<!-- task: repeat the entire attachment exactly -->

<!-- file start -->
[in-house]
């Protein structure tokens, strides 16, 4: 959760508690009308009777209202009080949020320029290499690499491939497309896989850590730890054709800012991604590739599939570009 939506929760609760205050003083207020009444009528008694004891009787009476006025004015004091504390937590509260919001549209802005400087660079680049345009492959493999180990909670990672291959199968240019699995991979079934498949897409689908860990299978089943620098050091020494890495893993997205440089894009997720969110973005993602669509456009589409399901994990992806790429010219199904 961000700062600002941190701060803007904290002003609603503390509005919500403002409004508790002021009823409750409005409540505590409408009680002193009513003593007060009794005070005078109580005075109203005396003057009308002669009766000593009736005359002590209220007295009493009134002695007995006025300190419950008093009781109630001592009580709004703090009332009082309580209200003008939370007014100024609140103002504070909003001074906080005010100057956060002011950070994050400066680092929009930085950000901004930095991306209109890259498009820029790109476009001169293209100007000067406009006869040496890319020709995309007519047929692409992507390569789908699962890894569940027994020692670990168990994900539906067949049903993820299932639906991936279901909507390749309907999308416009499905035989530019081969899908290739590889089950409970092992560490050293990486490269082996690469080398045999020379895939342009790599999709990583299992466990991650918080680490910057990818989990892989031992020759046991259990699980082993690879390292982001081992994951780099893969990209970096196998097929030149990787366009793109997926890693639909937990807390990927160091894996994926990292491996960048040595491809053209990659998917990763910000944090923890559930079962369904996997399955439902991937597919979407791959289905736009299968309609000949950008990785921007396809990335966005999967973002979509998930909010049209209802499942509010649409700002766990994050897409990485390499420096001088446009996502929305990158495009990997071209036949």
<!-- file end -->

[in-house]
């Protein structure tokens, strides 16, 4: 959760508690009308009777209202009080949020320029290499690499491939497309896989850590730890054709800012991604590739599939570009 939506929760609760205050003083207020009444009528008694004891009787009476006025004015004091504390937590509260919001549209802005400087660079680049345009492959493999180990909670990672291959199968240019699995991979079934498949897409689908860990299978089943620098050091020494890495893993997205440089894009997720969110973005993602669509456009589409399901994990992806790429010219199904 961000700062600002941190701060803007904290002003609603503390509005919500403002409004508790002021009823409750409005409540505590409408009680002193009513003593007060009794005070005078109580005075109203005396003057009308002669009766000593009736005359002590209220007295009493009134002695007995006025300190419950008093009781109630001592009580709004703090009332009082309580209200003008939370007014100024609140103002504070909003001074906080005010100057956060002011950070994050400066680092929009930085950000901004930095991306209109890259498009820029790109476009001169293209100007000067406009006869040496890319020709995309007519047929692409992507390569789908699962890894569940027994020692670990168990994900539906067949049903993820299932639906991936279901909507390749309907999308416009499905035989530019081969899908290739590889089950409970092992560490050293990486490269082996690469080398045999020379895939342009790599999709990583299992466990991650918080680490910057990818989990892989031992020759046991259990699980082993690879390292982001081992994951780099893969990209970096196998097929030149990787366009793109997926890693639909937990807390990927160091894996994926990292491996960048040595491809053209990659998917990763910000944090923890559930079962369904996997399955439902991937597919979407791959289905736009299968309609000949950008990785921007396809990335966005999967973002979509998930909010049209209802499942509010649409700002766990994050897409990485390499420096001088446009996502929305990158495009990997071209036949």